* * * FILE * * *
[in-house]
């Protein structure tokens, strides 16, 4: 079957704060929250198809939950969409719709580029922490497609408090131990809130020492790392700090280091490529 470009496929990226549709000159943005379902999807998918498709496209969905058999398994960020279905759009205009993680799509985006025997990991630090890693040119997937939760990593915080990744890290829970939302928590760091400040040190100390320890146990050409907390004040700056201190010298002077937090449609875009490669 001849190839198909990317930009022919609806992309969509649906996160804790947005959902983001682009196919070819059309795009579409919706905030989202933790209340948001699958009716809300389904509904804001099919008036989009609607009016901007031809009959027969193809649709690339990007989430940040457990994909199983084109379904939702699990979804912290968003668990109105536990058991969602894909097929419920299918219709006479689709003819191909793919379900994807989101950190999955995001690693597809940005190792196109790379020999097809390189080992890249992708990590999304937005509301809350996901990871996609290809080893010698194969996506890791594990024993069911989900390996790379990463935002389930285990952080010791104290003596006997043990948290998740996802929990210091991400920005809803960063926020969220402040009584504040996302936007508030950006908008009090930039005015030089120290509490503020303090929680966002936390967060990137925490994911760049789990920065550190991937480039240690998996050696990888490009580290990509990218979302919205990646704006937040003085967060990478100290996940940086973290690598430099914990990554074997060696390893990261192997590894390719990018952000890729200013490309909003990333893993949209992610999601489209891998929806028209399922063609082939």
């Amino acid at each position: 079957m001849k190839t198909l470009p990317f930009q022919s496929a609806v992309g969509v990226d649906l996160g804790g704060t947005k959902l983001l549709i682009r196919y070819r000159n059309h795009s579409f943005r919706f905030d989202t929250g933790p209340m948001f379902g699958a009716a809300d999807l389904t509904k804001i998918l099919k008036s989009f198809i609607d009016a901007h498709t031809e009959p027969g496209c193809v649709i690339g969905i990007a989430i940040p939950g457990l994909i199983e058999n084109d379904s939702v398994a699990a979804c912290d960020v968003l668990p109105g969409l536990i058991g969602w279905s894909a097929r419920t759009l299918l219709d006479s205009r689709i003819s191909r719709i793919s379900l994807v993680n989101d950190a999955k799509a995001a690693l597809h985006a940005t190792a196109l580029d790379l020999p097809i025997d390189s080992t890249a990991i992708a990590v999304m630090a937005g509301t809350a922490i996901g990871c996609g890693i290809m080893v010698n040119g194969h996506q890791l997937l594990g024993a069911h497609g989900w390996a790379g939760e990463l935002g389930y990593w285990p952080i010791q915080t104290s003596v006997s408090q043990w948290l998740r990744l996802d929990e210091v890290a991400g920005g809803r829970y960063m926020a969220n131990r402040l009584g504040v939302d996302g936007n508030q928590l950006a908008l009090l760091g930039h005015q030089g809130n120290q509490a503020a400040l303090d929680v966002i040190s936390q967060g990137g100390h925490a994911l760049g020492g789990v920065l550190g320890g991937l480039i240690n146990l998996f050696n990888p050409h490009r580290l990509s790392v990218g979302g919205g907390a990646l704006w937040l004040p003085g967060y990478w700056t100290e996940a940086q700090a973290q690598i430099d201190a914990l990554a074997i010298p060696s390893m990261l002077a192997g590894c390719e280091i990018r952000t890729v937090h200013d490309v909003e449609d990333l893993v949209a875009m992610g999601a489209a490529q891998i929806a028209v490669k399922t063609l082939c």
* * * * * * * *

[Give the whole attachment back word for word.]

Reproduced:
[in-house]
């Protein structure tokens, strides 16, 4: 079957704060929250198809939950969409719709580029922490497609408090131990809130020492790392700090280091490529 470009496929990226549709000159943005379902999807998918498709496209969905058999398994960020279905759009205009993680799509985006025997990991630090890693040119997937939760990593915080990744890290829970939302928590760091400040040190100390320890146990050409907390004040700056201190010298002077937090449609875009490669 001849190839198909990317930009022919609806992309969509649906996160804790947005959902983001682009196919070819059309795009579409919706905030989202933790209340948001699958009716809300389904509904804001099919008036989009609607009016901007031809009959027969193809649709690339990007989430940040457990994909199983084109379904939702699990979804912290968003668990109105536990058991969602894909097929419920299918219709006479689709003819191909793919379900994807989101950190999955995001690693597809940005190792196109790379020999097809390189080992890249992708990590999304937005509301809350996901990871996609290809080893010698194969996506890791594990024993069911989900390996790379990463935002389930285990952080010791104290003596006997043990948290998740996802929990210091991400920005809803960063926020969220402040009584504040996302936007508030950006908008009090930039005015030089120290509490503020303090929680966002936390967060990137925490994911760049789990920065550190991937480039240690998996050696990888490009580290990509990218979302919205990646704006937040003085967060990478100290996940940086973290690598430099914990990554074997060696390893990261192997590894390719990018952000890729200013490309909003990333893993949209992610999601489209891998929806028209399922063609082939």
């Amino acid at each position: 079957m001849k190839t198909l470009p990317f930009q022919s496929a609806v992309g969509v990226d649906l996160g804790g704060t947005k959902l983001l549709i682009r196919y070819r000159n059309h795009s579409f943005r919706f905030d989202t929250g933790p209340m948001f379902g699958a009716a809300d999807l389904t509904k804001i998918l099919k008036s989009f198809i609607d009016a901007h498709t031809e009959p027969g496209c193809v649709i690339g969905i990007a989430i940040p939950g457990l994909i199983e058999n084109d379904s939702v398994a699990a979804c912290d960020v968003l668990p109105g969409l536990i058991g969602w279905s894909a097929r419920t759009l299918l219709d006479s205009r689709i003819s191909r719709i793919s379900l994807v993680n989101d950190a999955k799509a995001a690693l597809h985006a940005t190792a196109l580029d790379l020999p097809i025997d390189s080992t890249a990991i992708a990590v999304m630090a937005g509301t809350a922490i996901g990871c996609g890693i290809m080893v010698n040119g194969h996506q890791l997937l594990g024993a069911h497609g989900w390996a790379g939760e990463l935002g389930y990593w285990p952080i010791q915080t104290s003596v006997s408090q043990w948290l998740r990744l996802d929990e210091v890290a991400g920005g809803r829970y960063m926020a969220n131990r402040l009584g504040v939302d996302g936007n508030q928590l950006a908008l009090l760091g930039h005015q030089g809130n120290q509490a503020a400040l303090d929680v966002i040190s936390q967060g990137g100390h925490a994911l760049g020492g789990v920065l550190g320890g991937l480039i240690n146990l998996f050696n990888p050409h490009r580290l990509s790392v990218g979302g919205g907390a990646l704006w937040l004040p003085g967060y990478w700056t100290e996940a940086q700090a973290q690598i430099d201190a914990l990554a074997i010298p060696s390893m990261l002077a192997g590894c390719e280091i990018r952000t890729v937090h200013d490309v909003e449609d990333l893993v949209a875009m992610g999601a489209a490529q891998i929806a028209v490669k399922t063609l082939c």